Detergent micelles are commonly used as solubilization agents in biophysical and biochemical studies of membrane proteins, but they do not ideally reproduce the membrane environment and often fail to support the native protein conformation. Bicelles, which are a mixture of short- and long-chain lipids, have long been suggested as a more native-like solubilizing agent for the study of membrane proteins. We tested the use of isotropic bicelles as a system for solution NMR studies of membrane proteins on a small multidrug-resistance protein (Smr), a protein that has so far resisted unambiguous structural characterization by X-ray crystallography. We show that the protein can be reconstituted in its functional form and native oligomerization state in bicelles. With an NMR assignment strategy that makes use of sequential NOE information obtained from a NOESY-TROSY and amino-acid specific information from a TROSY-HNCA experiment, 55% of backbone HN, N, and Cα resonances could be assigned, showing that isotropic bicelles are a promising system for NMR structural studies of membrane proteins and are especially suited for the study of a conformationally flexible protein like Smr.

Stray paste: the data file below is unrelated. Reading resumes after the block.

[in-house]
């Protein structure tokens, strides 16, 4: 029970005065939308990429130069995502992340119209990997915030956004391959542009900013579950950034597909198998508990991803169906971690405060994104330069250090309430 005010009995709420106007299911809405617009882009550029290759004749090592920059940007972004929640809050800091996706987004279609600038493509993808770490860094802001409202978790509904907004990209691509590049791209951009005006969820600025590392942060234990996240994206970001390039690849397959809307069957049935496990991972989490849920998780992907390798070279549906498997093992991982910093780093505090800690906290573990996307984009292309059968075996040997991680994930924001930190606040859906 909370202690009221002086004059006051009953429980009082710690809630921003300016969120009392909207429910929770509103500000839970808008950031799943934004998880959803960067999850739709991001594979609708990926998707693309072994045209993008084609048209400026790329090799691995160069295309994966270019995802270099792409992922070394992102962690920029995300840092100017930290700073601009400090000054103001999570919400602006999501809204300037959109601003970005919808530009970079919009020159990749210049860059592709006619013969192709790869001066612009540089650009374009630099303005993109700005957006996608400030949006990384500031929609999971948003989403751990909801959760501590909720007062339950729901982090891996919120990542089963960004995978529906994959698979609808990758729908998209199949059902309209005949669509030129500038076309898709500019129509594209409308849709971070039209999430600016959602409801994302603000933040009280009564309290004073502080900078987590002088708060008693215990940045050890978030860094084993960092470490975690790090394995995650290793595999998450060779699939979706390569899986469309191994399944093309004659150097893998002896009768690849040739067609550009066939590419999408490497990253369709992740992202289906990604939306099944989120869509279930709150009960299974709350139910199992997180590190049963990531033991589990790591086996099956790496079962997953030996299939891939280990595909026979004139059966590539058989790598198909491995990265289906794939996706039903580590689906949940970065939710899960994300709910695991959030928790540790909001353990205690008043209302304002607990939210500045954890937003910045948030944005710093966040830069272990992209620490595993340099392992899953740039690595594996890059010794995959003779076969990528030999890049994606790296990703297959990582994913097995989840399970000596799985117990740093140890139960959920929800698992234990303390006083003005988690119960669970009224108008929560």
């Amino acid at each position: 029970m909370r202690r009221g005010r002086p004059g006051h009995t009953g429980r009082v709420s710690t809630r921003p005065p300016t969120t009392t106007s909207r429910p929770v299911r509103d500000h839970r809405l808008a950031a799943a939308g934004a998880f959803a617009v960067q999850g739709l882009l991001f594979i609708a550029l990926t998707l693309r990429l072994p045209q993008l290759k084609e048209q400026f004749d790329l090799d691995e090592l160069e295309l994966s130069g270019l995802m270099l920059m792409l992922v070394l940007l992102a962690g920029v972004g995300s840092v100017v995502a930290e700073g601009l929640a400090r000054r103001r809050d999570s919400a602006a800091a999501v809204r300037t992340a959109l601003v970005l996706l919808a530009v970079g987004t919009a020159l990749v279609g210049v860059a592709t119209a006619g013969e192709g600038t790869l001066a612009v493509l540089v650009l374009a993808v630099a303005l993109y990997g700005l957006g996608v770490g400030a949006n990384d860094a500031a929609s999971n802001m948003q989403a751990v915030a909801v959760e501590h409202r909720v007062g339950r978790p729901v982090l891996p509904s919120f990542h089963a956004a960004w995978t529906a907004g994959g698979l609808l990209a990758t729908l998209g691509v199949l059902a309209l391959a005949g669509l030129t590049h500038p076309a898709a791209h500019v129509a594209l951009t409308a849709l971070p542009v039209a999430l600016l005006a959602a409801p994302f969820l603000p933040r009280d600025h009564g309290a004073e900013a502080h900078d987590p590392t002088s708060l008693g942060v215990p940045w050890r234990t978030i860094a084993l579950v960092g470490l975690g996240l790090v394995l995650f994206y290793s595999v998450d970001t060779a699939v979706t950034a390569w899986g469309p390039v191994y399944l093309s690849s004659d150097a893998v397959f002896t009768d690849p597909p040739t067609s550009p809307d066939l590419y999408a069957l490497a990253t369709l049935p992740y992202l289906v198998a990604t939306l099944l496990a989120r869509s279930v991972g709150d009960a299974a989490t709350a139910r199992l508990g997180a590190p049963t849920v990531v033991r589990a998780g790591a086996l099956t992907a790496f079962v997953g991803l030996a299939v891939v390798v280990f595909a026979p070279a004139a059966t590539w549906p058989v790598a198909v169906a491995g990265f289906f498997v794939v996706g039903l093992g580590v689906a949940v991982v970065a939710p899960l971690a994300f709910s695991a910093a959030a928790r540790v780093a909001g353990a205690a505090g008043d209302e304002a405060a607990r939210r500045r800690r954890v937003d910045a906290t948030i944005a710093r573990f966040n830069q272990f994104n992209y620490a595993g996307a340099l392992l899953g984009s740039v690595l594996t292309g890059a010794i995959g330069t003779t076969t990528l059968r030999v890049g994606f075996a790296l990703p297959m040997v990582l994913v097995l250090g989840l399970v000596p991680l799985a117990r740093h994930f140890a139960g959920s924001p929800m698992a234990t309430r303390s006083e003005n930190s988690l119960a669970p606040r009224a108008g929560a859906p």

|Original language||English (US)|
|Number of pages||2|
|Journal||Journal of the American Chemical Society|
|State||Published - Mar 7 2007|
ASJC Scopus subject areas
- Colloid and Surface Chemistry